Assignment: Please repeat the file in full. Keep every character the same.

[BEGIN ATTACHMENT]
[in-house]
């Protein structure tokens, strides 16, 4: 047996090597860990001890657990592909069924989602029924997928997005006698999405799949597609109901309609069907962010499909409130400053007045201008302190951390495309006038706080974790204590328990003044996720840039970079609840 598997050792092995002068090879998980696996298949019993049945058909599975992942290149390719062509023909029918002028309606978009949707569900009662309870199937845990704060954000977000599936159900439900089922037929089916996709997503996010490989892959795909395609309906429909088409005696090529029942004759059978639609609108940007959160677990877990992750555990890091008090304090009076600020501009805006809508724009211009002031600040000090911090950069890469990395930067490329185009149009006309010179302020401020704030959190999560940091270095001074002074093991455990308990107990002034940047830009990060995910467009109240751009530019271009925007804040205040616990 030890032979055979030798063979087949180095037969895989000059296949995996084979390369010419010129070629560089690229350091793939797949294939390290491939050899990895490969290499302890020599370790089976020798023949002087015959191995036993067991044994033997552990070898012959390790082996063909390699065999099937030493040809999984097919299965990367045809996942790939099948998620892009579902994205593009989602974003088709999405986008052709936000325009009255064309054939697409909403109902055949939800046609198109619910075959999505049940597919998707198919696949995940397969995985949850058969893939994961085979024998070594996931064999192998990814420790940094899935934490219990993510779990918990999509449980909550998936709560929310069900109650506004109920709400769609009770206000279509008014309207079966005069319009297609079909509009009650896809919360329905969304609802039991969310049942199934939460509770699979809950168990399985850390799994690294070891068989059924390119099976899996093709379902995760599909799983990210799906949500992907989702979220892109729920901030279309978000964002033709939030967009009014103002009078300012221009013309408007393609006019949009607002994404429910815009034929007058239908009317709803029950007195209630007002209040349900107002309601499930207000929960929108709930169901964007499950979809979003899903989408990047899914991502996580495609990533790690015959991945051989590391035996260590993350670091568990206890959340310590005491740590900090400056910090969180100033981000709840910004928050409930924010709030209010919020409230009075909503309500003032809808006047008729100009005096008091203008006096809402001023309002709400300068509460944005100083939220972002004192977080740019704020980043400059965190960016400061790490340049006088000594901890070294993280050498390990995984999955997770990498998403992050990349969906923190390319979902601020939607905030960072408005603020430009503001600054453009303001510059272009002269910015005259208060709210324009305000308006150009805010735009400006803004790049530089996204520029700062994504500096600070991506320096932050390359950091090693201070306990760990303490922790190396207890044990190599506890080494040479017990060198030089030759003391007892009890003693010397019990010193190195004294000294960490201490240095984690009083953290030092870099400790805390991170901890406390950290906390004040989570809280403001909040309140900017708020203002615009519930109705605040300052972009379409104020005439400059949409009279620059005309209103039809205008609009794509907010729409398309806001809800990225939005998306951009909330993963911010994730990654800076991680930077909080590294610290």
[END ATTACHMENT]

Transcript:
[in-house]
């Protein structure tokens, strides 16, 4: 047996090597860990001890657990592909069924989602029924997928997005006698999405799949597609109901309609069907962010499909409130400053007045201008302190951390495309006038706080974790204590328990003044996720840039970079609840 598997050792092995002068090879998980696996298949019993049945058909599975992942290149390719062509023909029918002028309606978009949707569900009662309870199937845990704060954000977000599936159900439900089922037929089916996709997503996010490989892959795909395609309906429909088409005696090529029942004759059978639609609108940007959160677990877990992750555990890091008090304090009076600020501009805006809508724009211009002031600040000090911090950069890469990395930067490329185009149009006309010179302020401020704030959190999560940091270095001074002074093991455990308990107990002034940047830009990060995910467009109240751009530019271009925007804040205040616990 030890032979055979030798063979087949180095037969895989000059296949995996084979390369010419010129070629560089690229350091793939797949294939390290491939050899990895490969290499302890020599370790089976020798023949002087015959191995036993067991044994033997552990070898012959390790082996063909390699065999099937030493040809999984097919299965990367045809996942790939099948998620892009579902994205593009989602974003088709999405986008052709936000325009009255064309054939697409909403109902055949939800046609198109619910075959999505049940597919998707198919696949995940397969995985949850058969893939994961085979024998070594996931064999192998990814420790940094899935934490219990993510779990918990999509449980909550998936709560929310069900109650506004109920709400769609009770206000279509008014309207079966005069319009297609079909509009009650896809919360329905969304609802039991969310049942199934939460509770699979809950168990399985850390799994690294070891068989059924390119099976899996093709379902995760599909799983990210799906949500992907989702979220892109729920901030279309978000964002033709939030967009009014103002009078300012221009013309408007393609006019949009607002994404429910815009034929007058239908009317709803029950007195209630007002209040349900107002309601499930207000929960929108709930169901964007499950979809979003899903989408990047899914991502996580495609990533790690015959991945051989590391035996260590993350670091568990206890959340310590005491740590900090400056910090969180100033981000709840910004928050409930924010709030209010919020409230009075909503309500003032809808006047008729100009005096008091203008006096809402001023309002709400300068509460944005100083939220972002004192977080740019704020980043400059965190960016400061790490340049006088000594901890070294993280050498390990995984999955997770990498998403992050990349969906923190390319979902601020939607905030960072408005603020430009503001600054453009303001510059272009002269910015005259208060709210324009305000308006150009805010735009400006803004790049530089996204520029700062994504500096600070991506320096932050390359950091090693201070306990760990303490922790190396207890044990190599506890080494040479017990060198030089030759003391007892009890003693010397019990010193190195004294000294960490201490240095984690009083953290030092870099400790805390991170901890406390950290906390004040989570809280403001909040309140900017708020203002615009519930109705605040300052972009379409104020005439400059949409009279620059005309209103039809205008609009794509907010729409398309806001809800990225939005998306951009909330993963911010994730990654800076991680930077909080590294610290």